The Covid-19 lockdowns brought a huge drop in demand for goods and services and unprecedented levels of excess productive capacity – idle factories, machines, and workers. Excess capacity is normally harmful, but there can be a silver lining. When machines and workers are idle, their time can be put to alternative uses. In a healthy economy, time spent on training, innovation, and efficiency improvements comes at the expense of producing, selling and other normal day-to-day operations. During a recession, these opportunity costs fall.

About 40 million U.S. workers are unemployed. In the five largest European countries, some 45 million have applied for government support. Many of those still employed are working fewer hours. If a fraction of this idle time could be used for development, the benefits would be substantial.

Our research on the 2008-09 recession showed how Norwegian firms responded to increases in excess capacity. While two-thirds of those firms saw less demand for their products and services, about 80% maintained or increased their investments in R&D and innovation, and almost 90% kept or added to their training programs. Firms modestly affected by the recession were more likely to boost development spending than firms unaffected or severely affected. Unsurprisingly, firms facing strict financing constraints resorted to layoffs instead of reallocation.

Can we expect a similar response to Covid-19 regarding development activities like innovation, efficiency improvements and training?

The answer depends on the benefits and costs of retaining and reallocating employees. Shifting idle workers to new tasks can create value, but it depends. An idle engineer probably creates more value from moving to an innovation project than an idle line worker, while a large firm with an internal labour market has more opportunities for reallocation than a mom-and-pop. Today’s jobs and tasks are increasingly knowledge-intensive and workers highly trained, so the potential benefits from internal reallocation are particularly high. Retaining idle employees also preserves organisational culture, respects the “psychological contract” between employees and firms, and protects firm-specific knowledge.

However, the costs to retrain and reallocate workers are likely to be higher today than in the last recession. Mandatory business closures and shelter-at-home orders, as well as voluntary social distancing, put firms in survival mode. Despite a host of government subsidies, many are unable to retain idle employees and allocate excess capacity to development activities. When firm survival is at stake, the immediate cost-saving from layoffs takes priority over longer-term improvements in productivity.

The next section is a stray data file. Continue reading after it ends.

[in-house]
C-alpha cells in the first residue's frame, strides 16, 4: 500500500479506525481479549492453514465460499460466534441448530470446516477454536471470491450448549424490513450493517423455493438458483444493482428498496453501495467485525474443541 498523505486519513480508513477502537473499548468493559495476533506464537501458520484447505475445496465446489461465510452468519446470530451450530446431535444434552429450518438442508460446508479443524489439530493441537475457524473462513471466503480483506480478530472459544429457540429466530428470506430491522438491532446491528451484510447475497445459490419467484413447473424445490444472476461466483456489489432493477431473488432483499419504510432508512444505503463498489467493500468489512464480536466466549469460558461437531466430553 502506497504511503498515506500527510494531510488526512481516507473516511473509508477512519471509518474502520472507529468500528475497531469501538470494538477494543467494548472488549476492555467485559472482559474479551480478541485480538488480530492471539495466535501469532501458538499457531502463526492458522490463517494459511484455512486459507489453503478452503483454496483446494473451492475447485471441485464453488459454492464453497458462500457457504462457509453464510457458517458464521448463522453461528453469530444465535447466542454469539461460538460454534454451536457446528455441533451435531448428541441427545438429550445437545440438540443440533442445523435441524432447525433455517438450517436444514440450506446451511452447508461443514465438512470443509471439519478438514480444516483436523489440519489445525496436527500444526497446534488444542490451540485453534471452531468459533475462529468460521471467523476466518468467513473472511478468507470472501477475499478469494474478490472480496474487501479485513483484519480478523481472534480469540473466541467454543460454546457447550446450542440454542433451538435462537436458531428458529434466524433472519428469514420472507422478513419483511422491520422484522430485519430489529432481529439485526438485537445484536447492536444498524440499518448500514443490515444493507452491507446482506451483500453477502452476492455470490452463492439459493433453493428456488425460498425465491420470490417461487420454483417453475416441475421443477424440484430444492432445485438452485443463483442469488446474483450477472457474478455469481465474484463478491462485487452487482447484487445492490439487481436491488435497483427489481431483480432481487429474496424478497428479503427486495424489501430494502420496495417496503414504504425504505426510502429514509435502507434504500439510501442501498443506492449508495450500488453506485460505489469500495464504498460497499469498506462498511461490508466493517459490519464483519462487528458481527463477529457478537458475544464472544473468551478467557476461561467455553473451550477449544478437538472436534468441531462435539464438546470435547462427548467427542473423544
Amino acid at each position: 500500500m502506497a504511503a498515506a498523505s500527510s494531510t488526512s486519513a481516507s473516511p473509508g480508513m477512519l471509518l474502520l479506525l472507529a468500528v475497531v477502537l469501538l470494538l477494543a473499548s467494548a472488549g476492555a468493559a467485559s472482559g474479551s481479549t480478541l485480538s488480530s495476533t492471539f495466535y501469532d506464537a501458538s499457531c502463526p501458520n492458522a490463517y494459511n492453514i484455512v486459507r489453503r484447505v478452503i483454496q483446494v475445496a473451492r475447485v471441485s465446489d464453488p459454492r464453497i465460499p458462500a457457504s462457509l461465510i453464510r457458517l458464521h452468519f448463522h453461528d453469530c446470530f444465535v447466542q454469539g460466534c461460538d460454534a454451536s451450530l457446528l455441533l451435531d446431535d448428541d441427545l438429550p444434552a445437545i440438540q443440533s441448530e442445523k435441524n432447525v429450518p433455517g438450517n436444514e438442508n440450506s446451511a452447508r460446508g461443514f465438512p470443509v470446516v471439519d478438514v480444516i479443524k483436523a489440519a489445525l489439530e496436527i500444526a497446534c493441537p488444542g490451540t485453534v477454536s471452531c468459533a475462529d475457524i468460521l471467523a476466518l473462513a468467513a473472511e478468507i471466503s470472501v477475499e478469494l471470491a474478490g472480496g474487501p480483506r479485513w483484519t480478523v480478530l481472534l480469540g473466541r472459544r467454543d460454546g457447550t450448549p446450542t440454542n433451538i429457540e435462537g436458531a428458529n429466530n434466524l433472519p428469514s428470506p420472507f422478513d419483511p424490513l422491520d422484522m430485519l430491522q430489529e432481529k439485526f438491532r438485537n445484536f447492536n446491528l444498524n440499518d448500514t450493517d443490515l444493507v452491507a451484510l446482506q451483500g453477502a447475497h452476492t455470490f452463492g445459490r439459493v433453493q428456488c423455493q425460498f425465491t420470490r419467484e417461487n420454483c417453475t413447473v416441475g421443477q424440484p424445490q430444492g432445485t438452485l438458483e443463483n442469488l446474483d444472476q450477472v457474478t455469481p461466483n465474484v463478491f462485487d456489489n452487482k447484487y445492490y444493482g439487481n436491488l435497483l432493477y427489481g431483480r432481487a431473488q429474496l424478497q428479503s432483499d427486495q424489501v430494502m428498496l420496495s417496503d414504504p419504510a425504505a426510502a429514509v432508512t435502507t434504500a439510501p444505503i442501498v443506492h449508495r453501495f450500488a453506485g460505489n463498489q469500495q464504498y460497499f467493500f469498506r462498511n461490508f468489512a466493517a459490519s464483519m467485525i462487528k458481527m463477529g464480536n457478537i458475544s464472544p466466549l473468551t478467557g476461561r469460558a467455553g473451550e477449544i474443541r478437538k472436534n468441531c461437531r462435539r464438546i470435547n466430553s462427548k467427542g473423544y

Unfortunately, government policy exacerbates the problem, incentivising firms to sit out the storm rather than put excess capacity to good use. Worker-protection laws in most countries make it illegal to work when furloughed. Such workers have few incentives to invest in education and training, though this is one of the few work-related activities they can legally perform. No one wants to work for free, but letting workers participate in innovation, competence development, retraining and other forms of efficiency improvements, even while furloughed, is good for firms and can benefit workers in the long run with higher wages and better jobs once the crisis passes. Similarly, most unemployment schemes prevent beneficiaries from using their time to start a business, volunteer for a company, or study to improve skills and competences.

There is time to change course and implement policies that support long-term performance improvements. Tax incentives or subsidies for firms that retain workers could include competence and business development requirements instead of limits to work hours. Furloughed employees could be allowed to work on development projects, innovation, and retraining programs in their current firms, even if they are not providing services or generating revenues. Unemployed or furloughed employees could be encouraged to develop new skills as a condition of additional support payments.

Finally, the potential benefits from using excess capacity to invest in productivity enhancements could be considered in evaluating the impact of lockdowns on firms, industries and regions. Our research found that knowledge-intensive and innovative firms are most likely to benefit from excess worker capacity, suggesting that other firms might receive higher priority for reopening.

Ultimately firms, not policymakers, should decide how business can best weather Covid-19 and the measures designed to stop it. Policymakers must not stand in the way of firms that want to do more than maintain the status quo.

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Notes:

  • This blog post expresses the views of its author(s), not the position of LSE Business Review or the London School of Economics.
  • Featured image by ThisisEngineering RAEng on Unsplash
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Peter Klein is a professor of entrepreneurship at Baylor University and a former senior economist with the Council of Economic Advisers. He is affiliated with NHH’s Center for Strategy, Organization, and Performance.

 

 

Eirik Sjåholm Knudsen is an associate professor of strategy and management at the Norwegian School of Economics (NHH), and is affiliated with NHH’s Center for Strategy, Organization, and Performance.

 

 

Lasse Lien is a professor of strategy and management at the Norwegian School of Economics (NHH), and is affiliated with NHH’s Center for Strategy, Organization, and Performance.

 

 

Bram Timmermans is a professor of strategy and management at the Norwegian School of Economics (NHH), and is affiliated with NHH’s Center for Strategy, Organization, and Performance.